Another major point in favour of Egan’s approach is that he does not dismiss the trade-offs that come with acquiring our new world views. Nor does he see later developing forms of understanding as necessarily “better” than earlier ones - or view this process as simple replacement. Instead, each has its own strengths and limitations, and all work together (ideally) when we confront complex problems which demand multi-faceted understandings. Not only that, but he has clearly searched the literature in depth for the widest range of ideas which can make sense of the behaviours of children: and has carefully used these to develop a subtle and realistic model of the tasks of education. A good example of this is the use he makes of Merlin Donald’s theory of a non-languaged “mimetic” level in human evolution and culture.

“We are human beings before we are languaged.... Our shared experience, our language, culture, and history constrain and socialize the activity of our brains, but a...unique and private mental world is with us from the beginning; its imagistic, concrete, vivid forms of thought remain throughout our lives, endlessly active without, or ‘below’ language.... While one can exaggerate this unique ‘take’ on the world, one can equally, as is currently fashionable, exaggerate the extent to which language mediates our understanding.”
(Egan, pp. 167-8)

Egan is also to be congratulated for his merciless way with educational cant of all types: whether general, progressive, or conservative appears to make little difference to him...the focus remains on childrens’ real needs and abilities, and how best to cater to these. Vygotsky’s “zone of proximate development” is critical to this endeavour, in that it forces educators to engage with the farther reaches of the child’s understandings, rather than remaining within “safe” - and hence “boring” - territory.

“The pervasive influence of ideas of the young child as learning best and first ‘how to do’, and of being a ‘concrete thinker’, along with the considerable focus on logico-mathematical thinking, has had a peculiar and destructive effect on early education. Enormous emphasis has been placed on those intellectual skills that young children manage least well and develop slowly...with an equivalent neglect of what children do best - metaphoric, imaginative thinking.”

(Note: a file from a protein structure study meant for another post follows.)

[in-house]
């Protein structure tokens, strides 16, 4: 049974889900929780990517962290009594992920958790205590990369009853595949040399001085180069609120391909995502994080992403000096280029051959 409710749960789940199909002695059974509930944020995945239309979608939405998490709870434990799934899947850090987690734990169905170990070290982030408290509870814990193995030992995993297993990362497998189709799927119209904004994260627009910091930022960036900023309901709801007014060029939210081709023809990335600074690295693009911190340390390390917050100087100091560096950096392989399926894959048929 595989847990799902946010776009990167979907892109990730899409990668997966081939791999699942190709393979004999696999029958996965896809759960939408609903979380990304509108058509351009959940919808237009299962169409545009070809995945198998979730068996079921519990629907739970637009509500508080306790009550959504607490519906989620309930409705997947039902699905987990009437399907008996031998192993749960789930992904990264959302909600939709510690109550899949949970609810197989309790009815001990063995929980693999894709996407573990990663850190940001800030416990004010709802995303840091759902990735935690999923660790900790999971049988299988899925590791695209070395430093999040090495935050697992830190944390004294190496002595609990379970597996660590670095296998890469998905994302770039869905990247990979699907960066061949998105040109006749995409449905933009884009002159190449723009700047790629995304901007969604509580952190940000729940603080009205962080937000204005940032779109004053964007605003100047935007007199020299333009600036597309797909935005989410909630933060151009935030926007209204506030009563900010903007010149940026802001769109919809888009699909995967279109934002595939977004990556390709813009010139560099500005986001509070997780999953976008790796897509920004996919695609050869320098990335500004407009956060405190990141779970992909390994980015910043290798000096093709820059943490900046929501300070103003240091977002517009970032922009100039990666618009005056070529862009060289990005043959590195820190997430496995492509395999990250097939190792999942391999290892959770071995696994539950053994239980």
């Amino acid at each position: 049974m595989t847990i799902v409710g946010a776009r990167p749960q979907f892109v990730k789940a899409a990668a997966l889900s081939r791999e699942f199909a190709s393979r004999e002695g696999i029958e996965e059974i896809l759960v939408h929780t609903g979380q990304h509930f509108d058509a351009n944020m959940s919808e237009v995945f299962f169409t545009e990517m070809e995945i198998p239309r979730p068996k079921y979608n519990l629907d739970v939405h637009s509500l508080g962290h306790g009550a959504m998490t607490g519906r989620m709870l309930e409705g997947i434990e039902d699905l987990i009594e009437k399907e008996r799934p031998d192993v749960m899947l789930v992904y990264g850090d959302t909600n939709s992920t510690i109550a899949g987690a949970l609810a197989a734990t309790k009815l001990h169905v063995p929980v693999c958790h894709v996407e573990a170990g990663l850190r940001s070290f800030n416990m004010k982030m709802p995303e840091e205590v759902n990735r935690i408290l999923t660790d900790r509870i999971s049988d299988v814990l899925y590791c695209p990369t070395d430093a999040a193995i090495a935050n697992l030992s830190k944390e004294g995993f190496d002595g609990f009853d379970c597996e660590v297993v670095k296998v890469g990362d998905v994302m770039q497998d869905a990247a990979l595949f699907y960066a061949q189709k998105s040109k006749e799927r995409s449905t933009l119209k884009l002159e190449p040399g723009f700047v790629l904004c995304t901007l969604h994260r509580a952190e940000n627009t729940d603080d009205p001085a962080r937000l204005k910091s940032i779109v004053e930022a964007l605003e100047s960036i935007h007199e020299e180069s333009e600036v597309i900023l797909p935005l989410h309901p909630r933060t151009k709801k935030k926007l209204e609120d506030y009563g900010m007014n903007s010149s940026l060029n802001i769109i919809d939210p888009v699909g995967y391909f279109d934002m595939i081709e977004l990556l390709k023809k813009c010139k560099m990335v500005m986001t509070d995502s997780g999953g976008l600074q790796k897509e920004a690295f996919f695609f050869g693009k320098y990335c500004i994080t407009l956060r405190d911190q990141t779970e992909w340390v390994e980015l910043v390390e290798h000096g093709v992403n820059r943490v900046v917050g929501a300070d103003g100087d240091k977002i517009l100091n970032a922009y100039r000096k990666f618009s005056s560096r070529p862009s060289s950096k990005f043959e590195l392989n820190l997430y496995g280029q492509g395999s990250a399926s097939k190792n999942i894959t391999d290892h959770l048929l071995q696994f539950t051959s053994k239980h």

(Egan, pp.52-3)

Developmental psychology has come a long way in the last forty years, but few of its most impressive findings have made it through to the wider public. Some of these are truly startling, and clearly support Egan’s contention that later-developed forms of understanding are more complementary than superior to their precocious counterparts:

“In comparative tests of recognizing appropriate metaphors...’the highest number of appropriate metaphors was secured from the pre-school children, who even exceeded college students’ (Garner and Winner, 1979, p.130). Most intriguing was ‘the capacity of at least some children children to perform this game at an astonishingly high level. Not only do such youngsters frequently contrive clever names for the very objects which have stumped our adult pilot subjects; more dramatically, some of them can nearly effortlessly come up with a whole series of appropriate and appealing metaphoric meanings.’”
(Egan, pp.54-5)

“The first educational implication of Mythic that young children be encouraged to become fluent and effective users of varied language; this is accomplished through evoking, stimulating, and developing the capacities for forming binary oppositions and mediating them, for abstract thinking, metaphor, rhythm and narrative, images, stories and affective meaning, humor, and no doubt a number of other capacities language development implies.... These capacities might be seen as organs of the imagination.”
(Egan, pp.68-9)

Egan consistently attempts to draw together the different forms of understanding he is theorizing, not content to view these in isolation. This may make for messy theory but, as he so cogently argues, it is what the evidence suggests. Moreover, we should not let idealist philosophies govern our notions of theoretical adequacy, given that they themselves are the result of only one form of understanding.... Instead, what we really require is a clearer notion of how these all work together.

“Consider the mythic capacity for oppositional thinking. The starkness of those early oppositions, establishing conceptual categories in terms of the child’s feelings, are reduced in Romantic understanding, but are still commonly used in exploring extremes of experience and the limits of reality.... In Philosophic understanding, oppositional thinking is modified further; it is evident in the dialectical thinking that is characteristic of Philosophic understanding, and it is adapted also to the interplay of general schemes and particular anomalies. Even more schematically, we can see how Mythic stories become modified to Romantic narratives, which are further modified to Philosophic metanarratives.”
(Egan, p.160)

One of Egan’s major targets in current educational practice is the gradualist assumptions underlying most of our curriculum. As he rightly observes, the result is not only boring to students, it also flies in the face of children’s own interests...strongly suggesting that it is a badly misconceived approach. Rather, Egan suggests we should take our cues from their own tastes for fairytales and the nigh-on universal fascination of (somewhat) older children w/The Guinness Book of Records - which he takes as a crucial marker of the fundamental nature of romantic understanding.